Dr. Du Bois, a towering African-American intellectual, died here as a citizen of Ghana and a friend of Kwame Nkrumah. He once wrote, "The habit of democracy must be to encircle the Earth." Let us together resolve to complete the circle of democracy, to dream the dream that all people on the entire Earth will be free and equal, to begin a new century with that commitment to freedom and justice for all, to redeem the promise inscribed right here on Independence Arch. Let us find a future here in Africa, the cradle of humanity.

Medase. America dase [I thank you. America thanks you]. Thank you, and God bless you.


In the Other News 

The leader of the pan-Yoruba socio-political organisation, Afenifere, Chief Ayo Adebanjo, says the President, Major General Muhammadu Buhari (retd.), won’t hand over power to the National Leader of the All Progressives Congress, Bola Tinubu.

You can Also Read: Tinubu is Deceiving Himself Buhari will not Handover power to him in 2023-Yoruba Leader Chief Ayo Adebanjo Said

President Muhammadu Buhari met behind closed doors with President Patrice Talon of Benin Republic at the State House, Abuja.


President Muhammadu Buhari on Tuesday met behind closed doors with President Patrice Talon of Benin Republic at the State House, Abuja.

The News Agency of Nigeria (NAN) reports that the Beninese leader, who arrived at the forecourt of the presidential villa at 11.09 a.m., was received by Mr Buhari.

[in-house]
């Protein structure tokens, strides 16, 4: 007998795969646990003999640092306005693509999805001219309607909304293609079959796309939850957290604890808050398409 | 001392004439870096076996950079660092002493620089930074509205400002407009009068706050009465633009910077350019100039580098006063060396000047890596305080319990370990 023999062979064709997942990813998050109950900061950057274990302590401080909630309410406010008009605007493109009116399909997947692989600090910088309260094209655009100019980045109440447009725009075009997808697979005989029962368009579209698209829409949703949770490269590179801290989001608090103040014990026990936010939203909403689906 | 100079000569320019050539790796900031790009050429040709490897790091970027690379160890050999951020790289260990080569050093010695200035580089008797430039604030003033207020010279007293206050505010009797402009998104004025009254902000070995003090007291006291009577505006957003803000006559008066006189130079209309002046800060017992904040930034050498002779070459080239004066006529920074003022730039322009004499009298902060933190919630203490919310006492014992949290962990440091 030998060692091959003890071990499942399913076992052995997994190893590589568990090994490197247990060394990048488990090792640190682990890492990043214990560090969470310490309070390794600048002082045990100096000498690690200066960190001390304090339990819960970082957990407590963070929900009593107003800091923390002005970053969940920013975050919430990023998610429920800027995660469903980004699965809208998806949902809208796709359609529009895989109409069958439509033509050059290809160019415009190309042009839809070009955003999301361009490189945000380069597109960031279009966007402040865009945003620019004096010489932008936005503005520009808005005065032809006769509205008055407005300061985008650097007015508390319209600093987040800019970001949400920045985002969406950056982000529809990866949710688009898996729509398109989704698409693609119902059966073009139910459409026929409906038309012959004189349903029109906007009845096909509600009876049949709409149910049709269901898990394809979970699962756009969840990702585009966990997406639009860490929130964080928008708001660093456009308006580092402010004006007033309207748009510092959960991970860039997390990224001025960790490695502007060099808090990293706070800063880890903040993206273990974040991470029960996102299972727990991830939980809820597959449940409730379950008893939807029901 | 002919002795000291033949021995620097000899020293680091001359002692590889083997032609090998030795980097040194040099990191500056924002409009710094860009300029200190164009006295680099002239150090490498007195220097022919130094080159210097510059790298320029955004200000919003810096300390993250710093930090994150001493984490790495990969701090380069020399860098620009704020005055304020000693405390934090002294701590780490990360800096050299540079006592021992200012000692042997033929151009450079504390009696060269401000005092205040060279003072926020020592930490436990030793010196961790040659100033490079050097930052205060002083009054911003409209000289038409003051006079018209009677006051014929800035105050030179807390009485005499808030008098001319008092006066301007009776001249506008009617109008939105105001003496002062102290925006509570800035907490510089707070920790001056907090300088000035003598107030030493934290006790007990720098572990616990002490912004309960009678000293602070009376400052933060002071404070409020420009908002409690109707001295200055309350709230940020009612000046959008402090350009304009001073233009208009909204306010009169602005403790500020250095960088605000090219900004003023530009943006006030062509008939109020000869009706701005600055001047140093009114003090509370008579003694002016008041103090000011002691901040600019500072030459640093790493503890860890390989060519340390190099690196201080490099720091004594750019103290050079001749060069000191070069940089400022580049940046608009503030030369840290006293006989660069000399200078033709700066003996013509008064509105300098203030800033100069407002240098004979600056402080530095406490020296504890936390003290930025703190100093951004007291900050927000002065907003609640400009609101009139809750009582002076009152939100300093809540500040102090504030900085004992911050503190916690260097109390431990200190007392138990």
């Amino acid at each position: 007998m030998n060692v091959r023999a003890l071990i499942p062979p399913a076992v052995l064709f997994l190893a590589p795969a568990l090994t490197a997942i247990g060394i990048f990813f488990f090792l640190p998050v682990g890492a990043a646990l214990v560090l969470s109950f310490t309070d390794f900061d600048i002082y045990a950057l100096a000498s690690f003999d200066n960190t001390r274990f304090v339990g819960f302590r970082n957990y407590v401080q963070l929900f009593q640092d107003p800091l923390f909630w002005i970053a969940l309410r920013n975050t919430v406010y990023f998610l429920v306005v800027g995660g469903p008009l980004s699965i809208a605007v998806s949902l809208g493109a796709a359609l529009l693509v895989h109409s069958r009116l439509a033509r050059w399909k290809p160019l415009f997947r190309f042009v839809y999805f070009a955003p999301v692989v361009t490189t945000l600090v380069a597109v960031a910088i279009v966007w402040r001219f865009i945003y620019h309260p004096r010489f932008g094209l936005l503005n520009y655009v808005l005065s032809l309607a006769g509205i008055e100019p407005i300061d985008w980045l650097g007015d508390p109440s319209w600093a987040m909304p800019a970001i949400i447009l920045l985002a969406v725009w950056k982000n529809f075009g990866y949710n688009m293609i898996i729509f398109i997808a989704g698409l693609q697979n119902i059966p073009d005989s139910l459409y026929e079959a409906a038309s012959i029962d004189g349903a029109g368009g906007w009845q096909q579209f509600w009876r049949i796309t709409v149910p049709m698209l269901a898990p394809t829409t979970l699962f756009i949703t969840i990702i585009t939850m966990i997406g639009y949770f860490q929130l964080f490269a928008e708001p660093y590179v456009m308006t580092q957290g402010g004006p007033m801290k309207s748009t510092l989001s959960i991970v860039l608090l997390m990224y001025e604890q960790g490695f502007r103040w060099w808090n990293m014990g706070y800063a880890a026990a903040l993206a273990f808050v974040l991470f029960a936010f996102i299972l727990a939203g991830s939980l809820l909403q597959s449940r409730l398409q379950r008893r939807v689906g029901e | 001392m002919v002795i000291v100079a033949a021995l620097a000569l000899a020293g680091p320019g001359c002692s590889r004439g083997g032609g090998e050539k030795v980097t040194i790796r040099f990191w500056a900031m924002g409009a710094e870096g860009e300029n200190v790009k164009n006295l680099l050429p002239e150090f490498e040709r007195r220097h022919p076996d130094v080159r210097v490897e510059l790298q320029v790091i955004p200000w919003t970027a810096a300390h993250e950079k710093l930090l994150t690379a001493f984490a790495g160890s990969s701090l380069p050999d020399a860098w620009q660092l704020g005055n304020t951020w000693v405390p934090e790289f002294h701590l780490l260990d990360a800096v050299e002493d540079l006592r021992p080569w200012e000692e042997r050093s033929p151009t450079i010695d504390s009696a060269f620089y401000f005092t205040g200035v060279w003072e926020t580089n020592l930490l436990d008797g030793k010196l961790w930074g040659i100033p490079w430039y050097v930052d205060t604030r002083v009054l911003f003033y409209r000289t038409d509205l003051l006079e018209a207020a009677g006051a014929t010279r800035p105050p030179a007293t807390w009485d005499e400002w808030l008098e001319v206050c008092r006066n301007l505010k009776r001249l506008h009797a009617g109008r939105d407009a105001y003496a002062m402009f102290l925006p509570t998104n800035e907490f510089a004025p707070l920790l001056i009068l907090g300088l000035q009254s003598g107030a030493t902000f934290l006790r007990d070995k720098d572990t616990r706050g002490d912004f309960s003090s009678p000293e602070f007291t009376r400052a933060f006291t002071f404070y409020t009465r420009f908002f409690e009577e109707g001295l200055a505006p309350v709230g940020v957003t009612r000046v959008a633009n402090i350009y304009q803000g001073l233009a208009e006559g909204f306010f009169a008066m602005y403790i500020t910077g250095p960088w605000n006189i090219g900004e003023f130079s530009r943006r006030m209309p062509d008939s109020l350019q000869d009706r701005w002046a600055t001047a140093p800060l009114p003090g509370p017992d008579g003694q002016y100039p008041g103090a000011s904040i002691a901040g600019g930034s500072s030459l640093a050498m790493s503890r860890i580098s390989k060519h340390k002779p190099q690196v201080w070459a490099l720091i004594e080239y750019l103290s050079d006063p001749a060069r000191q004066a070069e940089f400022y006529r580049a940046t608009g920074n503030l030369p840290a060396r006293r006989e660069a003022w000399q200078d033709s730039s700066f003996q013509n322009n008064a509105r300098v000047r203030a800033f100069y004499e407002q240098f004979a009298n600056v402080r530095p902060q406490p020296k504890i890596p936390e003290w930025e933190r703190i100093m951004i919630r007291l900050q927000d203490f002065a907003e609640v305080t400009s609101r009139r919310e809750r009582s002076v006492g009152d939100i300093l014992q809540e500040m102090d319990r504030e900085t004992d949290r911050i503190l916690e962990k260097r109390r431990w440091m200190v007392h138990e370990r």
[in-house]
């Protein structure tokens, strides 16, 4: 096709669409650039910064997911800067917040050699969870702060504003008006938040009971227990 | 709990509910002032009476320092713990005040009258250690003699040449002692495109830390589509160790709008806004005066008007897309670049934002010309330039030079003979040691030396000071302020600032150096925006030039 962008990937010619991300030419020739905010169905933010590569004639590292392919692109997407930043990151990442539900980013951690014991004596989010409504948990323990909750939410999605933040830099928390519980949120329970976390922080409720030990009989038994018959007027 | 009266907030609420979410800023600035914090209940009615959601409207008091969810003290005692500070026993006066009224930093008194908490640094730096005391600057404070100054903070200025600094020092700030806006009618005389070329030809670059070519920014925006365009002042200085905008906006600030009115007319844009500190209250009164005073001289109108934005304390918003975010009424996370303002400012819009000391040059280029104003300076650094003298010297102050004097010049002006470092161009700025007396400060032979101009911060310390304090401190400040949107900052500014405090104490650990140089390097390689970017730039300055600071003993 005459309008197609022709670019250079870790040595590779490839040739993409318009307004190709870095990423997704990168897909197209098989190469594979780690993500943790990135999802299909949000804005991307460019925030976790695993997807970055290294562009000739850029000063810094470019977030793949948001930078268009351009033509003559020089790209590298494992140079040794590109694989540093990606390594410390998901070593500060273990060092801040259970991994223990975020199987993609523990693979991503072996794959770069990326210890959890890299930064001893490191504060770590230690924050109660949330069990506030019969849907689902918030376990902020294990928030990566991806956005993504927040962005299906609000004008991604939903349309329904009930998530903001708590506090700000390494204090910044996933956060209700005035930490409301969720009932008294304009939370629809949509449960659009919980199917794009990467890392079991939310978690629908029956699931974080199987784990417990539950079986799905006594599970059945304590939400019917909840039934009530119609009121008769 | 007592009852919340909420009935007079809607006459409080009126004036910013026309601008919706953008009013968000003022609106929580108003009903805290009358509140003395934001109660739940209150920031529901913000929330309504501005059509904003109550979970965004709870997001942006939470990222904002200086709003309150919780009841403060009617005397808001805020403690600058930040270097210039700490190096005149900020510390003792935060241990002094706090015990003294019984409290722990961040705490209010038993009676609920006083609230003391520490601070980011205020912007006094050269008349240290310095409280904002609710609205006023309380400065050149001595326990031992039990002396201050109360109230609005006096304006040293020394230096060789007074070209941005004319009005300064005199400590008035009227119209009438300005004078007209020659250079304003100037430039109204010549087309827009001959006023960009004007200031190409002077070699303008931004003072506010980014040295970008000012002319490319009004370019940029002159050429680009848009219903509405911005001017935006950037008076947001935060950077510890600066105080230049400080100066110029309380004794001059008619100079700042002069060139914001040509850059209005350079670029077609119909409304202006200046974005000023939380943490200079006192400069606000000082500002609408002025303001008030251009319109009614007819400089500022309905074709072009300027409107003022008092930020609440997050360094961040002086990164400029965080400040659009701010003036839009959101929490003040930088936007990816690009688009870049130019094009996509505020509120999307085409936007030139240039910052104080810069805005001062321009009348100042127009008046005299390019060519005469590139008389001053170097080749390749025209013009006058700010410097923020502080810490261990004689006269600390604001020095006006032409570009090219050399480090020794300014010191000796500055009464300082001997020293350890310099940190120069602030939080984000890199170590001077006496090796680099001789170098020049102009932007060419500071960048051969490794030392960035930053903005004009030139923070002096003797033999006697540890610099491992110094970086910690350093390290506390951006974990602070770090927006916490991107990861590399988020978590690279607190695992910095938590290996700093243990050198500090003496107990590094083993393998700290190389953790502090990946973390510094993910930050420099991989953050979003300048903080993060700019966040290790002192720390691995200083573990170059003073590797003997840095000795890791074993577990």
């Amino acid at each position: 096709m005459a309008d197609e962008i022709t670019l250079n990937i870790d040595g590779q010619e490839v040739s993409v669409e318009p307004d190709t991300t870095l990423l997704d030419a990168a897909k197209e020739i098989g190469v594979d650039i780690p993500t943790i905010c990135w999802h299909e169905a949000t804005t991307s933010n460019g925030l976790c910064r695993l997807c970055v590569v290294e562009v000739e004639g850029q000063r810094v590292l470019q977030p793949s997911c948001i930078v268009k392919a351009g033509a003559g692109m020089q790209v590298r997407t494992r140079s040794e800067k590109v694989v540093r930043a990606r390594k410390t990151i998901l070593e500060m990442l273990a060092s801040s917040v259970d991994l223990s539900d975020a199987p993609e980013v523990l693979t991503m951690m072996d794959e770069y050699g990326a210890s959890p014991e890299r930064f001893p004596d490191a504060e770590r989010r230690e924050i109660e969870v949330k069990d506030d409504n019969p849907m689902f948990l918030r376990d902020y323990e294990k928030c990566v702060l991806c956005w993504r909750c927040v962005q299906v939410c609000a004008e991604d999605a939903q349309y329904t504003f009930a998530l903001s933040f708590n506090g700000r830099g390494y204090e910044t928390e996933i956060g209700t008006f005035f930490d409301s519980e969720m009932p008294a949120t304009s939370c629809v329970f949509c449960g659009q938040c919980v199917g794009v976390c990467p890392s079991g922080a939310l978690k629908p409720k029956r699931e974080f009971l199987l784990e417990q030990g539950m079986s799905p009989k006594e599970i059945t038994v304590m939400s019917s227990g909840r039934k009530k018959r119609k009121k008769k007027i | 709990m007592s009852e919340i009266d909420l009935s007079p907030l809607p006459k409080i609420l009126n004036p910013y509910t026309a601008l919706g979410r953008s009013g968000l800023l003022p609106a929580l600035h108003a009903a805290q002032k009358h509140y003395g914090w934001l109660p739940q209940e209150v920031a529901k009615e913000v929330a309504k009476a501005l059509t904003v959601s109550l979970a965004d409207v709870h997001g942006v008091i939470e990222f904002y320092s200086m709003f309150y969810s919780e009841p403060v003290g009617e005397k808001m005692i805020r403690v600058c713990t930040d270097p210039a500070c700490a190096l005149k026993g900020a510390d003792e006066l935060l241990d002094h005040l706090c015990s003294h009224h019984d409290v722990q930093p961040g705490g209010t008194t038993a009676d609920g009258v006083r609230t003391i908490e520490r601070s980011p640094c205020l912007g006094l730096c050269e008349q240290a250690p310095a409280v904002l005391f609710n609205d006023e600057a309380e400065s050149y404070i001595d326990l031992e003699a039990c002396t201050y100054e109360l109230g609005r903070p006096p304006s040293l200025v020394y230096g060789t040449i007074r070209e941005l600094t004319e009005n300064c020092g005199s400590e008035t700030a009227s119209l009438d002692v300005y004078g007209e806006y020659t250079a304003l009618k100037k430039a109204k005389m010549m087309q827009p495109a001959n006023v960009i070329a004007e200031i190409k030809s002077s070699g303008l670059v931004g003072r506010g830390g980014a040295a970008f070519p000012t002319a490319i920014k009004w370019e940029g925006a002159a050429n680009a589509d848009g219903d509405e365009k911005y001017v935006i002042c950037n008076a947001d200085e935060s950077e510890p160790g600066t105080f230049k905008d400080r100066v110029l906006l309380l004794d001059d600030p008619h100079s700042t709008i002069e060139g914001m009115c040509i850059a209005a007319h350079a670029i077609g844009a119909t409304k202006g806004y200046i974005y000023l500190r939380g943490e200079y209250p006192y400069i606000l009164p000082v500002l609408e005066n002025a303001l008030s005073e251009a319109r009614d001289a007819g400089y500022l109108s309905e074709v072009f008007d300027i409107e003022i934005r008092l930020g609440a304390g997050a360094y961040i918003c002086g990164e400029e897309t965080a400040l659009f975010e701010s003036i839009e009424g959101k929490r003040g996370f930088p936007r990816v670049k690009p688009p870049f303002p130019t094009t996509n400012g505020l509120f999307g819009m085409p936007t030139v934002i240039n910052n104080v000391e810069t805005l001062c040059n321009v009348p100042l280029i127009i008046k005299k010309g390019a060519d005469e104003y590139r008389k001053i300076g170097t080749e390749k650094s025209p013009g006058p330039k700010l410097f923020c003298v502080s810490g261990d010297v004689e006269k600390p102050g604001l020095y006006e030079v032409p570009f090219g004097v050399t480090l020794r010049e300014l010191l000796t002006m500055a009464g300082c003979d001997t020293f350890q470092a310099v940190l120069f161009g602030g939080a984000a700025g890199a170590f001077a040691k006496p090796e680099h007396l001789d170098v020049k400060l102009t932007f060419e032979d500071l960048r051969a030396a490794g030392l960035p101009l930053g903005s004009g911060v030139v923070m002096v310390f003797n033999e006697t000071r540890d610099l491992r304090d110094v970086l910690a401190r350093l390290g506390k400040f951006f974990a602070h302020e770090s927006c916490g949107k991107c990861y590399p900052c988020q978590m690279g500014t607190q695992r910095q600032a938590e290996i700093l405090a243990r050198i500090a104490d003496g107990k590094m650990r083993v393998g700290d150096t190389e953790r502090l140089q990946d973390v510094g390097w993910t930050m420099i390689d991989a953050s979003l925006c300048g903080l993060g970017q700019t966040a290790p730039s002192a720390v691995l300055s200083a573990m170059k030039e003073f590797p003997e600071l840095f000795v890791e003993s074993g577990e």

The agenda of the meeting between the two leaders, who immediately went into a closed-door meeting, was unknown to journalists, Igbere TV reports.

NAN, however, gathered that Mr Talon, who last met with the Nigerian leader in June 2019, was in the villa to thank Mr Buhari for ordering the re-opening of Nigerian borders in December 2020.

Mr Buhari had in August 2019 ordered closure of Nigeria’s land borders to check smuggling of rice and other foodstuff as well as small arms and light weapons.

The president and the visiting Beninese leader are also expected to discuss security and bilateral matters as well as other sub-regional issues.

Goodluck Jonathan: We Are In Trouble, Nigeria’s Unity Questionable

Former President of Nigeria, Goodluck Jonathan, has said the unity of Nigeria is questionable.

Jonathan stated this while speaking during an exclusive command performance by the Port-Harcourt Male Ensemble International tagged ‘Peace for All Nations’ at the Ministry of Foreign Affairs, Abuja.

He stated that Nigerian youths sometimes engaged in all kinds of confrontation, recalling his conversation with one of his friends.

“And I was discussing with somebody, one of my friends and I said look, in Nigeria, they appear not to even have a national youth body. Because in most cases, the regional youth bodies are stronger than the national youth body.

“Ordinarily, the national youth body is supposed to be stronger than the regional youth body. If you go to my state, Bayelsa state for example, if I am a national member of the Nigerian Youth Council, the IYC, Ijaw Youth Council, feels that they are your boss.

“If you go to the Southwest and to the North, the Arewa Youth Group, they feel they are superior to the national youth body.

“If you go to the Southwest, the same thing. If you go to the Southeast, the same thing. That shows clearly that as a nation, we are in trouble. The unity of the country is questionable,” Jonathan said.

The lovely Nigerian city in Akwa Ibom State "Ikot Ekpene"

 Ikot ekpene is actually a great city to live in Nigeria, it's very affordable and you avoid the high rent in Uyo the capital city while you are 20 mins drive from uyo in a dualized autobahn.